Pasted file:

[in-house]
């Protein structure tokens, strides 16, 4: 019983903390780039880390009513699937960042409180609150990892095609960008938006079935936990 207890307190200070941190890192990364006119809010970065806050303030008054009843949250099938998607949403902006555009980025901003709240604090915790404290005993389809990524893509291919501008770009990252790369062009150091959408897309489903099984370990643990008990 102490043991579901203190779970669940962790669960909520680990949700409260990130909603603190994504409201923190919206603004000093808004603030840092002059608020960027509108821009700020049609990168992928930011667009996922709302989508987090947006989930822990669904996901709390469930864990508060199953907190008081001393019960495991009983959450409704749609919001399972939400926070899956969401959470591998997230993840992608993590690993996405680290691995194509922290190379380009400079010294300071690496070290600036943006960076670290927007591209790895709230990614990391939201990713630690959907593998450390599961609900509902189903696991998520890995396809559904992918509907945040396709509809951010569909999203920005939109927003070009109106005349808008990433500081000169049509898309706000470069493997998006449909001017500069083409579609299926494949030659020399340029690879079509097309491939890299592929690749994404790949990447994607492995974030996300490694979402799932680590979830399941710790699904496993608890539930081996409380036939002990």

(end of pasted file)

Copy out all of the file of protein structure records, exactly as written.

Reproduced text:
[in-house]
């Protein structure tokens, strides 16, 4: 019983903390780039880390009513699937960042409180609150990892095609960008938006079935936990 207890307190200070941190890192990364006119809010970065806050303030008054009843949250099938998607949403902006555009980025901003709240604090915790404290005993389809990524893509291919501008770009990252790369062009150091959408897309489903099984370990643990008990 102490043991579901203190779970669940962790669960909520680990949700409260990130909603603190994504409201923190919206603004000093808004603030840092002059608020960027509108821009700020049609990168992928930011667009996922709302989508987090947006989930822990669904996901709390469930864990508060199953907190008081001393019960495991009983959450409704749609919001399972939400926070899956969401959470591998997230993840992608993590690993996405680290691995194509922290190379380009400079010294300071690496070290600036943006960076670290927007591209790895709230990614990391939201990713630690959907593998450390599961609900509902189903696991998520890995396809559904992918509907945040396709509809951010569909999203920005939109927003070009109106005349808008990433500081000169049509898309706000470069493997998006449909001017500069083409579609299926494949030659020399340029690879079509097309491939890299592929690749994404790949990447994607492995974030996300490694979402799932680590979830399941710790699904496993608890539930081996409380036939002990």